Stabilization of point-defect spin qubits by quantum wells.
ABSTRACT: Defect-based quantum systems in wide bandgap semiconductors are strong candidates for scalable quantum-information technologies. However, these systems are often complicated by charge-state instabilities and interference by phonons, which can diminish spin-initialization fidelities and limit room-temperature operation. Here, we identify a pathway around these drawbacks by showing that an engineered quantum well can stabilize the charge state of a qubit. Using density-functional theory and experimental synchrotron X-ray diffraction studies, we construct a model for previously unattributed point defect centers in silicon carbide as a near-stacking fault axial divacancy and show how this model explains these defects' robustness against photoionization and room temperature stability. These results provide a materials-based solution to the optical instability of color centers in semiconductors, paving the way for the development of robust single-photon sources and spin qubits.
Project description:There is an urgent quest for room-temperature qubits in nanometer-sized, ultrasmall nanocrystals for quantum biosensing, hyperpolarization of biomolecules, and quantum information processing. Thus far, the preparation of such qubits at the nanoscale has remained futile. Here, we present a synthesis method that avoids any interaction of the solid with high-energy particles and uses self-propagated high-temperature synthesis with a subsequent electrochemical method, the no-photon exciton generation chemistry to produce room-temperature qubits in ultrasmall nanocrystals of sizes down to 3 nm with high yield. We first create the host silicon carbide (SiC) crystallites by high-temperature synthesis and then apply wet chemical etching, which results in ultrasmall SiC nanocrystals and facilitates the creation of thermally stable defect qubits in the material. We demonstrate room-temperature optically detected magnetic resonance signal of divacancy qubits with 3.5% contrast from these nanoparticles with emission wavelengths falling in the second biological window (1000-1380 nm). These results constitute the formation of nonperturbative bioagents for quantum sensing and efficient hyperpolarization.
Project description:Defects in silicon carbide (SiC) have emerged as a favorable platform for optically active spin-based quantum technologies. Spin qubits exist in specific charge states of these defects, where the ability to control these states can provide enhanced spin-dependent readout and long-term charge stability. We investigate this charge state control for two major spin qubits in 4H-SiC, the divacancy and silicon vacancy, obtaining bidirectional optical charge conversion between the bright and dark states of these defects. We measure increased photoluminescence from divacancy ensembles by up to three orders of magnitude using near-ultraviolet excitation, depending on the substrate, and without degrading the electron spin coherence time. This charge conversion remains stable for hours at cryogenic temperatures, allowing spatial and persistent patterning of the charge state populations. We develop a comprehensive model of the defects and optical processes involved, offering a strong basis to improve material design and to develop quantum applications in SiC.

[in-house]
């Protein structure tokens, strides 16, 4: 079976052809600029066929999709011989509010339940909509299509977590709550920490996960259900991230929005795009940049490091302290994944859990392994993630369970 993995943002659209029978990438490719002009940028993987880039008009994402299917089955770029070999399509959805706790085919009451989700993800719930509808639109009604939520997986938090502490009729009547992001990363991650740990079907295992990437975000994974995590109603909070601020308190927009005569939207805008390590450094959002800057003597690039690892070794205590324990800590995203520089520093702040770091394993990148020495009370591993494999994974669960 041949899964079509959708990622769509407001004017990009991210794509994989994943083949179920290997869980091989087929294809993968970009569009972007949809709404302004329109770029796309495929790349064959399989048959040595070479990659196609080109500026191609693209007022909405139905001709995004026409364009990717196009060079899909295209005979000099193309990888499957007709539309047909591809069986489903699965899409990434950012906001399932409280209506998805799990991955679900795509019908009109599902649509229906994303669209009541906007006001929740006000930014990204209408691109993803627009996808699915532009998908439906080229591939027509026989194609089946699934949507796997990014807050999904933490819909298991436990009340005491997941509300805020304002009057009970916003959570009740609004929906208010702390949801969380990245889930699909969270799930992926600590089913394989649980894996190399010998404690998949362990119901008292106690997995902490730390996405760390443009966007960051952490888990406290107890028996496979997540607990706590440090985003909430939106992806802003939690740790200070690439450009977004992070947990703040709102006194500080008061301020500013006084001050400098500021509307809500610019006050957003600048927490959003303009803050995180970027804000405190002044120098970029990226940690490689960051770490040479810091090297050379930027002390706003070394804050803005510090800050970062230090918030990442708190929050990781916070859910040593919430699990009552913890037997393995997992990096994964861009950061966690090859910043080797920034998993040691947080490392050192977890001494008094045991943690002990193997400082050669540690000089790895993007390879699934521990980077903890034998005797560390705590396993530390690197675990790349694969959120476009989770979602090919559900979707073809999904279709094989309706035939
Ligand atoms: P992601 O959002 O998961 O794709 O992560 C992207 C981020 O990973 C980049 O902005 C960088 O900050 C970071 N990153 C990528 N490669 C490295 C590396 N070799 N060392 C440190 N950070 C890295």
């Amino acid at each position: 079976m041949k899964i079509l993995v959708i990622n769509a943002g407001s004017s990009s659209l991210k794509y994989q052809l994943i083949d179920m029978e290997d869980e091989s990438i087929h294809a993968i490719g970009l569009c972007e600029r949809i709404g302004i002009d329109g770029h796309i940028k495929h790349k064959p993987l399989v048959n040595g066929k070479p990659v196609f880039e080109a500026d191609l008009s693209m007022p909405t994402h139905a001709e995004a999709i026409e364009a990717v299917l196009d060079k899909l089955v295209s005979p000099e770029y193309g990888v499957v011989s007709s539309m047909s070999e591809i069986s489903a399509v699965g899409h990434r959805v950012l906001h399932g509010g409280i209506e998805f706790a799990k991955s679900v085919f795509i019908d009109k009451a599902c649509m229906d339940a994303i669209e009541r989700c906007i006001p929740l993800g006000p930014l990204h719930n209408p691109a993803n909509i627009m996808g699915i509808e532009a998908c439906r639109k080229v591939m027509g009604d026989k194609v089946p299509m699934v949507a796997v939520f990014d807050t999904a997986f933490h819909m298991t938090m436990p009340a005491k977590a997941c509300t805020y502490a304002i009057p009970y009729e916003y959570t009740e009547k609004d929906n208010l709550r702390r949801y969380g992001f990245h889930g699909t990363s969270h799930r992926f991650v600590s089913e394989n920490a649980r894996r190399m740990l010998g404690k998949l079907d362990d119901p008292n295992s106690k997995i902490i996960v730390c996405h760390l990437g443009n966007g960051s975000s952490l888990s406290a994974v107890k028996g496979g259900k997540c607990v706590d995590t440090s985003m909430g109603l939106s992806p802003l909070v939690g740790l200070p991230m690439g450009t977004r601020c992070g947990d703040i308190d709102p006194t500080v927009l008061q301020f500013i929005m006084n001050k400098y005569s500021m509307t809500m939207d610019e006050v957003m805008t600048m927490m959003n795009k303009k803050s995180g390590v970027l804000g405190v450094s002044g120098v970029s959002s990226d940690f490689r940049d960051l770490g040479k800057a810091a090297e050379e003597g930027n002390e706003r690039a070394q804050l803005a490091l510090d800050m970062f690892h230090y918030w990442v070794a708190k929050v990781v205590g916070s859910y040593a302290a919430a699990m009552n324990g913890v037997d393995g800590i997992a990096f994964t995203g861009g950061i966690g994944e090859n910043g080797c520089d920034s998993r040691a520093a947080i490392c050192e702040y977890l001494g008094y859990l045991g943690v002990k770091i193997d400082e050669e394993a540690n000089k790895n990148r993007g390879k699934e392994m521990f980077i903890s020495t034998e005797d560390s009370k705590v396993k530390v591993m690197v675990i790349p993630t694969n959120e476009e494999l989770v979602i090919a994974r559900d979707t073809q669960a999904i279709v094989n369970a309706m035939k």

Project description:Qubits based on colour centres in diamond became a prominent system for solid-state quantum information processing and sensing. But the deterministic creation of qubits and the control of their environment are still critical issues, preventing the development of a room-temperature quantum computer. We report on the high creation yield of NV centres of 75% (a tenfold enhancement) by charge-assisted defect engineering, together with an improvement of their spin coherence. The method strongly favours the formation and negative charge state of the NV centres with respect to intrinsic diamond, while it hinders the formation of competing and perturbing defects such as di-vacancies or NVH complexes. We evidence spectrally the charge state tuning of the implantation-induced vacancies from V<sup>0</sup> to V<sup>-</sup>, key element of this Coulomb-driven engineering. The generality of the method is demonstrated using several donors (phosphorous, oxygen and sulphur) and applying it to other centres (SnV and MgV) in diamond.
Project description:Crystal defects can confine isolated electronic spins and are promising candidates for solid-state quantum information. Alongside research focusing on nitrogen-vacancy centres in diamond, an alternative strategy seeks to identify new spin systems with an expanded set of technological capabilities, a materials-driven approach that could ultimately lead to 'designer' spins with tailored properties. Here we show that the 4H, 6H and 3C polytypes of SiC all host coherent and optically addressable defect spin states, including states in all three with room-temperature quantum coherence. The prevalence of this spin coherence shows that crystal polymorphism can be a degree of freedom for engineering spin qubits. Long spin coherence times allow us to use double electron-electron resonance to measure magnetic dipole interactions between spin ensembles in inequivalent lattice sites of the same crystal. Together with the distinct optical and spin transition energies of such inequivalent states, these interactions provide a route to dipole-coupled networks of separately addressable spins.
Project description:Identifying and designing physical systems for use as qubits, the basic units of quantum information, are critical steps in the development of a quantum computer. Among the possibilities in the solid state, a defect in diamond known as the nitrogen-vacancy (NV(-1)) center stands out for its robustness--its quantum state can be initialized, manipulated, and measured with high fidelity at room temperature. Here we describe how to systematically identify other deep center defects with similar quantum-mechanical properties. We present a list of physical criteria that these centers and their hosts should meet and explain how these requirements can be used in conjunction with electronic structure theory to intelligently sort through candidate defect systems. To illustrate these points in detail, we compare electronic structure calculations of the NV(-1) center in diamond with those of several deep centers in 4H silicon carbide (SiC). We then discuss the proposed criteria for similar defects in other tetrahedrally coordinated semiconductors.